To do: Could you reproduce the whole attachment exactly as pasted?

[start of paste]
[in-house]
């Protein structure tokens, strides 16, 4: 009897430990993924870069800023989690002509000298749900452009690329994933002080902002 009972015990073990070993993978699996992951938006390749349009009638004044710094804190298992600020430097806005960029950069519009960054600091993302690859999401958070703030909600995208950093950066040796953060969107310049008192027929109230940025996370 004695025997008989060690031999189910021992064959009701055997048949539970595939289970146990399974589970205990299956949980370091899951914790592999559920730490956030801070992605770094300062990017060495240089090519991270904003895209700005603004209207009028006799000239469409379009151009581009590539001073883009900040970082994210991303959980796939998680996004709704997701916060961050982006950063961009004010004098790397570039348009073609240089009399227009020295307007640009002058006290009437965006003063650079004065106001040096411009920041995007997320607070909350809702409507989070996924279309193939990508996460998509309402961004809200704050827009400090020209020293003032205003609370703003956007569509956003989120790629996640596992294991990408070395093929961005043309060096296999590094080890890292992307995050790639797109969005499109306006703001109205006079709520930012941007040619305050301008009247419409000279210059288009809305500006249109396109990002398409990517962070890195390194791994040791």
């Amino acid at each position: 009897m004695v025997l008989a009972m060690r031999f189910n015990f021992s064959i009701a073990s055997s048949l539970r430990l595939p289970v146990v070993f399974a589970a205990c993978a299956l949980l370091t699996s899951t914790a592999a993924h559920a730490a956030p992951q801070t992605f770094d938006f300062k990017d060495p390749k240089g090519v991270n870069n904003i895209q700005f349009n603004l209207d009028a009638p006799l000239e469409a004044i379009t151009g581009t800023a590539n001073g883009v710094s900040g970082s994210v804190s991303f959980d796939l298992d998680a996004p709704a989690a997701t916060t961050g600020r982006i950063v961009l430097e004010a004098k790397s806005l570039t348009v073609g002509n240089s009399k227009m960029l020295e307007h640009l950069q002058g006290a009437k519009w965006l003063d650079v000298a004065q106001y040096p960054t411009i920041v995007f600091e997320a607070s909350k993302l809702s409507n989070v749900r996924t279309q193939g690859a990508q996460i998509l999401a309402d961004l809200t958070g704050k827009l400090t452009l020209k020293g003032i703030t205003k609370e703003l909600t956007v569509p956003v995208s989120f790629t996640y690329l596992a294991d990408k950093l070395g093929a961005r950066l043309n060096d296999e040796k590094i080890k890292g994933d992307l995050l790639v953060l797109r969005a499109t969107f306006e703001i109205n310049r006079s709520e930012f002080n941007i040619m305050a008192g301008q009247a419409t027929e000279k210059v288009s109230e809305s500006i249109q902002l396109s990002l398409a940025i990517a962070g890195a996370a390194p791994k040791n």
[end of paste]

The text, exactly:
[in-house]
């Protein structure tokens, strides 16, 4: 009897430990993924870069800023989690002509000298749900452009690329994933002080902002 009972015990073990070993993978699996992951938006390749349009009638004044710094804190298992600020430097806005960029950069519009960054600091993302690859999401958070703030909600995208950093950066040796953060969107310049008192027929109230940025996370 004695025997008989060690031999189910021992064959009701055997048949539970595939289970146990399974589970205990299956949980370091899951914790592999559920730490956030801070992605770094300062990017060495240089090519991270904003895209700005603004209207009028006799000239469409379009151009581009590539001073883009900040970082994210991303959980796939998680996004709704997701916060961050982006950063961009004010004098790397570039348009073609240089009399227009020295307007640009002058006290009437965006003063650079004065106001040096411009920041995007997320607070909350809702409507989070996924279309193939990508996460998509309402961004809200704050827009400090020209020293003032205003609370703003956007569509956003989120790629996640596992294991990408070395093929961005043309060096296999590094080890890292992307995050790639797109969005499109306006703001109205006079709520930012941007040619305050301008009247419409000279210059288009809305500006249109396109990002398409990517962070890195390194791994040791």
């Amino acid at each position: 009897m004695v025997l008989a009972m060690r031999f189910n015990f021992s064959i009701a073990s055997s048949l539970r430990l595939p289970v146990v070993f399974a589970a205990c993978a299956l949980l370091t699996s899951t914790a592999a993924h559920a730490a956030p992951q801070t992605f770094d938006f300062k990017d060495p390749k240089g090519v991270n870069n904003i895209q700005f349009n603004l209207d009028a009638p006799l000239e469409a004044i379009t151009g581009t800023a590539n001073g883009v710094s900040g970082s994210v804190s991303f959980d796939l298992d998680a996004p709704a989690a997701t916060t961050g600020r982006i950063v961009l430097e004010a004098k790397s806005l570039t348009v073609g002509n240089s009399k227009m960029l020295e307007h640009l950069q002058g006290a009437k519009w965006l003063d650079v000298a004065q106001y040096p960054t411009i920041v995007f600091e997320a607070s909350k993302l809702s409507n989070v749900r996924t279309q193939g690859a990508q996460i998509l999401a309402d961004l809200t958070g704050k827009l400090t452009l020209k020293g003032i703030t205003k609370e703003l909600t956007v569509p956003v995208s989120f790629t996640y690329l596992a294991d990408k950093l070395g093929a961005r950066l043309n060096d296999e040796k590094i080890k890292g994933d992307l995050l790639v953060l797109r969005a499109t969107f306006e703001i109205n310049r006079s709520e930012f002080n941007i040619m305050a008192g301008q009247a419409t027929e000279k210059v288009s109230e809305s500006i249109q902002l396109s990002l398409a940025i990517a962070g890195a996370a390194p791994k040791n």